Madeleine’s face grew warm, and he very nearly laughed again, recalling how she’d nearly tripped up the stairs when he first saw her. But then he supposed this approach was rather cruel, and supposed that nobody wanted to hear a body complain about his life without such extremities. So he tried to think of something good to say. Eventually, he did.
(Y/N) caught sight of the way her customer’s eyes glimmered in the light, an edge of emerald on a canyon of thought deep enough for someone to jump into. Indeed, he thought for a good long while. In the meantime, Madeleine helped him sip his tea, and (Y/N) held the scarf up to him for the assurance that she’d made it to be long enough and thick enough to be of substantial warmth and use. When he finally spoke, it drew their attention immediately.
“The best part,” he said, “is that I travel. I have been everywhere. I have been to so many villages and towns and cities all over the country, and even all over the world, that you wouldn’t believe. I’ve met all sorts of different people. And maybe they are simple creatures,” he inclined his head towards (Y/N), who listened patiently, but lowered her eyes with bashfulness, “and they do come off as crass, unpolished, bitter; sometimes downright mean. But there is a fondness and a kindness in most places that we travel through. It leaps out of the corners in the summer, and takes to being weary and sleepy in the winter. But it is there. I do love the people I recite for.” He fell silent for a moment more, time in which Madeleine fed him the last of his portion of oatmeal. “Besides that, the scenery is a blessing. My only wish for you is that you view it all, someday. Each leaf, each petal, each sunrise and sunset. I wish for you to see the birds flocking in the clear blue sky, and I wish for you to watch a quiet snowfall. I wish for you to see the rapids of a river and I wish for you to see the endless, endless prairies and fields where the wild grasses grow.” Harrison sucked in a deep breath, perhaps the deepest he’d ever taken. He felt alive, remembering all that scenery, though he could have been running a fever from how cold he’d been last night. It would, in truth, be a miracle if he didn’t fall ill. But still, he praised on: “I wish for you to see a garden of flowers, a wild buffalo, a forest so deep and so tall that the trees make you feel as though you are naught but an insect; because this is where beauty lies.” He clamped his mouth shut, suddenly, but before he could quell the impulse, he had to say it: “And I see nature in your face, (Y/N).”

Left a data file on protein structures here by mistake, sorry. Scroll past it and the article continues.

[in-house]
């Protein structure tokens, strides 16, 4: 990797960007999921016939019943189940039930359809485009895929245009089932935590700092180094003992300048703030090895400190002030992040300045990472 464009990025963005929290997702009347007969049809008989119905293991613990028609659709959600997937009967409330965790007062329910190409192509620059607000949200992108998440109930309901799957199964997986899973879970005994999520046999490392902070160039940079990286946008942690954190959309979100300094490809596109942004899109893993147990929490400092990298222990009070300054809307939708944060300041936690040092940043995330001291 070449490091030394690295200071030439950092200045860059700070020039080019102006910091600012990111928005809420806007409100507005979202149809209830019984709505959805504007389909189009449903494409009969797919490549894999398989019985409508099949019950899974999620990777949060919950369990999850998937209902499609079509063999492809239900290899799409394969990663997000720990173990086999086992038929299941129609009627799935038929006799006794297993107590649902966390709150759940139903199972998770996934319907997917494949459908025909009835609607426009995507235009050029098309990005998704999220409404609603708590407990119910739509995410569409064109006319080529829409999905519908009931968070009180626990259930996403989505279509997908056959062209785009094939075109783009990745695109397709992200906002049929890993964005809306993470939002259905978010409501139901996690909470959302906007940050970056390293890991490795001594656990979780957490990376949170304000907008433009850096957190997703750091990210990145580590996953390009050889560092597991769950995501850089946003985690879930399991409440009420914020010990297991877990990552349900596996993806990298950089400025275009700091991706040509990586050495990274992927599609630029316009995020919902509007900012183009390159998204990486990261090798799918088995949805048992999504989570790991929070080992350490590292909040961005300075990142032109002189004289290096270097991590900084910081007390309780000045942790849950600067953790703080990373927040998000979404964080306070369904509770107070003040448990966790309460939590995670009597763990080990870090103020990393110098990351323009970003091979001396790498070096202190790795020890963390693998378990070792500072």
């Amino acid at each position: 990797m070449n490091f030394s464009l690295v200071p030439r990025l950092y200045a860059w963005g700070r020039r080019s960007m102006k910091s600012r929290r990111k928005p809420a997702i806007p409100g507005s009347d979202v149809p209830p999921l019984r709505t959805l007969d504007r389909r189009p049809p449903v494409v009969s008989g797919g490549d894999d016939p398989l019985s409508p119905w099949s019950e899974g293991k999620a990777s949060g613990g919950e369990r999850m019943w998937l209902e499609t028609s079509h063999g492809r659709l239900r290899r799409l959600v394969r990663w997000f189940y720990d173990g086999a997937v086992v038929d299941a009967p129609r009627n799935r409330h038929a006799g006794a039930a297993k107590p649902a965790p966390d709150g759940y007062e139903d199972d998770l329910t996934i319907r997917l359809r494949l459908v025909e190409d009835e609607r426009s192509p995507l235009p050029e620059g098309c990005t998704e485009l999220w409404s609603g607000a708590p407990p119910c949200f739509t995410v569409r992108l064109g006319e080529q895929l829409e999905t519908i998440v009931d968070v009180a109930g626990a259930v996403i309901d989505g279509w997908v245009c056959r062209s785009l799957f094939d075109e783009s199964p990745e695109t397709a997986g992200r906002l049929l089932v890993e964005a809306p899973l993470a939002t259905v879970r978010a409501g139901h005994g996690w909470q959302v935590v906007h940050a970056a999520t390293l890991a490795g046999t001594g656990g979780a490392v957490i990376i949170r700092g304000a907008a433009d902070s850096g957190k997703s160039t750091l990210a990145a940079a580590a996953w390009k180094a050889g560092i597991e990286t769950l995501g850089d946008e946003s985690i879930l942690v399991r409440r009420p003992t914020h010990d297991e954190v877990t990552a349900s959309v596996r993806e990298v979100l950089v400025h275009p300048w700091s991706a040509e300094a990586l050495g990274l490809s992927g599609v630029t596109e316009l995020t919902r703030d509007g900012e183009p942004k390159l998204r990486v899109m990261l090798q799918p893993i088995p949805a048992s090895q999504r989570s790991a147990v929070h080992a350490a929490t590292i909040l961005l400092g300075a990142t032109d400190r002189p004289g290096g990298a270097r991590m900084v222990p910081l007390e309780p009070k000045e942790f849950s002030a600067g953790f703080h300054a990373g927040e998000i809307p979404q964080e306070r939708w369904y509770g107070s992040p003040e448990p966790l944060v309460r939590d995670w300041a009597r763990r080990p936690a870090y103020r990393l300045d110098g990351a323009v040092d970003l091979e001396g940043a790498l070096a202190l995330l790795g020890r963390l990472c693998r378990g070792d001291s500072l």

At that, she smiled like never before, and her cheeks were alight with the pink of a wild rose Harrison had seen on one of his great many travels. If he hadn’t fallen in love already, he was certain to do it now, and was only snapped away from his trance by Madeleine squealing in exuberant joy at his profound sentiments and the doorbell of the shop ting-a-tingling once more.
“Harrison?” the impresario called out.
“Ah, there he is,” (Y/N) intoned softly, with a loving glance at the artist, still strapped to his chairboard, but with a rosier, healthier complexion to his face and an assurance of good food in his stomach. “Here you go, my darling. Something to remember me by when you’re off on your travels.” She tucked the green-and-gold scarf around him with an unmatched delicateness, and he felt warmer than he had since the short and sparing summer months which had left them so long ago. He leaned his cheek against her retreating hand for a moment, and she smiled gently and stroked a tuft or two of his charcoal black hair. Madeleine took this as her cue to arise and abscond; bringing the man waiting at the counter his bowl of hot oatmeal and an extra cup of tea from the cart.
“Should I meet you in another life, I’d—” Harrison began with the intent of romanticizing about the woman he’d just met, but she pressed a finger to his lips softly.
“We’ve already met in this one,” she said, and that was enough to warm him through his bones and down to his very soul.
It did not take the impresario very long to finish his meager breakfast—it never did, not in Harrison’s experience, anyway—and while it wasn’t the epitome of delight, exactly, to be strapped to his friend’s back while he gobbled down lukewarm oats and tea, Madeleine stood near the door and kept Harrison entertained. The two made faces at one another, stifling their laughter when the other’s face struck a particularly amusing chord with them. (Y/N) chatted up the old man as best she could and in the end, told him that both the scarf and the breakfast were free of charge, just because they’d given such a lovely oration the night before. The man seemed a little surprised at first, but expressed gruff gratitude with her and still felt inclined enough to leave her a penny, which she didn’t notice until the pair had left the shop. On the way out the door, Harrison smiled at her, the woman who had nature written all over her beautiful, pink-cheeked face; and she smiled back at him.
The impresario sat him down in the back of the wagon, with a quiet and yet tense aura, as if he’d been thinking about something especially difficult. But nothing, not even the question of their finances, could bother Harrison this day as he turned his head slightly back and forth, admiring the cozy feel of the jewel-green scarf tucked around his neck. He wondered if it were at all possible that she had sung some of her magic into it for him—the mountain wind didn’t seem so biting all of a sudden, and it felt as if he were in his own personal beam of sunlight, which he was eternally thankful for. And as the wagon rattled onward to their next town, their next performance, his next recitation, he watched for her curious eyes and ruby red lips dancing in the window-glass of the shop.
The memory of her smile would last him the rest of his life.